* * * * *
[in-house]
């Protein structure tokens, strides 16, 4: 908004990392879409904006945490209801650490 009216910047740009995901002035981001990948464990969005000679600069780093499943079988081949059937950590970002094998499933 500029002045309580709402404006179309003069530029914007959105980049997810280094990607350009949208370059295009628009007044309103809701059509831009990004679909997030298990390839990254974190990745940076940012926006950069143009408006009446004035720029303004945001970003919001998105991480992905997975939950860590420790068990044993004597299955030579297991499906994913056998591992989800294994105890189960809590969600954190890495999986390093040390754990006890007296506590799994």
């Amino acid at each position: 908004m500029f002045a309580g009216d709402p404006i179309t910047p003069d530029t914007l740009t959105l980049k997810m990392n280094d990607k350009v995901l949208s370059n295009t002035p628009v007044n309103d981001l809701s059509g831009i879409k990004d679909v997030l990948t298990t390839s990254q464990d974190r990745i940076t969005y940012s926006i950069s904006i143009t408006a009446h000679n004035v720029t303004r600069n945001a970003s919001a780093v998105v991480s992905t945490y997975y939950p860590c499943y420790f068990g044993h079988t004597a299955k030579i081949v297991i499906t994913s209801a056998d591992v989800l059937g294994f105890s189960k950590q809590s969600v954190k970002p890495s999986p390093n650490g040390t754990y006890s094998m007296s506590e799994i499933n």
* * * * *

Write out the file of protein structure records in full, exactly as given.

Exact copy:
[in-house]
């Protein structure tokens, strides 16, 4: 908004990392879409904006945490209801650490 009216910047740009995901002035981001990948464990969005000679600069780093499943079988081949059937950590970002094998499933 500029002045309580709402404006179309003069530029914007959105980049997810280094990607350009949208370059295009628009007044309103809701059509831009990004679909997030298990390839990254974190990745940076940012926006950069143009408006009446004035720029303004945001970003919001998105991480992905997975939950860590420790068990044993004597299955030579297991499906994913056998591992989800294994105890189960809590969600954190890495999986390093040390754990006890007296506590799994």
């Amino acid at each position: 908004m500029f002045a309580g009216d709402p404006i179309t910047p003069d530029t914007l740009t959105l980049k997810m990392n280094d990607k350009v995901l949208s370059n295009t002035p628009v007044n309103d981001l809701s059509g831009i879409k990004d679909v997030l990948t298990t390839s990254q464990d974190r990745i940076t969005y940012s926006i950069s904006i143009t408006a009446h000679n004035v720029t303004r600069n945001a970003s919001a780093v998105v991480s992905t945490y997975y939950p860590c499943y420790f068990g044993h079988t004597a299955k030579i081949v297991i499906t994913s209801a056998d591992v989800l059937g294994f105890s189960k950590q809590s969600v954190k970002p890495s999986p390093n650490g040390t754990y006890s094998m007296s506590e799994i499933n």